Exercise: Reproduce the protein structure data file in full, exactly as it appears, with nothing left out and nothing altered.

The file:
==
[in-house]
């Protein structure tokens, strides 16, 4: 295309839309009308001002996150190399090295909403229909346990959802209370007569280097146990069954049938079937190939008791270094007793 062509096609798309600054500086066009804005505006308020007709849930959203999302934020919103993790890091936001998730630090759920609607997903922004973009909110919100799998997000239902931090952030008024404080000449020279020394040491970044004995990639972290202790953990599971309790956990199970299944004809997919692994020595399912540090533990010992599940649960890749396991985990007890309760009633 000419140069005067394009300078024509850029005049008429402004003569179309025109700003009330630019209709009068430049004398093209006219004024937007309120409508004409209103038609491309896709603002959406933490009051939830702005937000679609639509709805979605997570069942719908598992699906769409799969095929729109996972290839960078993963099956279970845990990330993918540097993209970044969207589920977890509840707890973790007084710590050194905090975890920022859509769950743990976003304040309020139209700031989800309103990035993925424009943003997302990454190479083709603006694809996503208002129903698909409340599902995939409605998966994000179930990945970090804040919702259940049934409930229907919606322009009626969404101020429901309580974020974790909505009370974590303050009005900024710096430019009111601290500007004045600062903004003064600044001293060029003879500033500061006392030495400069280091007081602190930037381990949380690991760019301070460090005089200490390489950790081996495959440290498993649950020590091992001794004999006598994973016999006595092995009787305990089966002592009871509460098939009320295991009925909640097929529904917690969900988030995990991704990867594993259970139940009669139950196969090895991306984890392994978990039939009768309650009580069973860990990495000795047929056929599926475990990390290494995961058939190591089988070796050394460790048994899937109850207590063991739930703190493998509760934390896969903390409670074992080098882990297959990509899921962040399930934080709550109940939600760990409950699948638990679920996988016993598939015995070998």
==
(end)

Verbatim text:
[in-house]
């Protein structure tokens, strides 16, 4: 295309839309009308001002996150190399090295909403229909346990959802209370007569280097146990069954049938079937190939008791270094007793 062509096609798309600054500086066009804005505006308020007709849930959203999302934020919103993790890091936001998730630090759920609607997903922004973009909110919100799998997000239902931090952030008024404080000449020279020394040491970044004995990639972290202790953990599971309790956990199970299944004809997919692994020595399912540090533990010992599940649960890749396991985990007890309760009633 000419140069005067394009300078024509850029005049008429402004003569179309025109700003009330630019209709009068430049004398093209006219004024937007309120409508004409209103038609491309896709603002959406933490009051939830702005937000679609639509709805979605997570069942719908598992699906769409799969095929729109996972290839960078993963099956279970845990990330993918540097993209970044969207589920977890509840707890973790007084710590050194905090975890920022859509769950743990976003304040309020139209700031989800309103990035993925424009943003997302990454190479083709603006694809996503208002129903698909409340599902995939409605998966994000179930990945970090804040919702259940049934409930229907919606322009009626969404101020429901309580974020974790909505009370974590303050009005900024710096430019009111601290500007004045600062903004003064600044001293060029003879500033500061006392030495400069280091007081602190930037381990949380690991760019301070460090005089200490390489950790081996495959440290498993649950020590091992001794004999006598994973016999006595092995009787305990089966002592009871509460098939009320295991009925909640097929529904917690969900988030995990991704990867594993259970139940009669139950196969090895991306984890392994978990039939009768309650009580069973860990990495000795047929056929599926475990990390290494995961058939190591089988070796050394460790048994899937109850207590063991739930703190493998509760934390896969903390409670074992080098882990297959990509899921962040399930934080709550109940939600760990409950699948638990679920996988016993598939015995070998």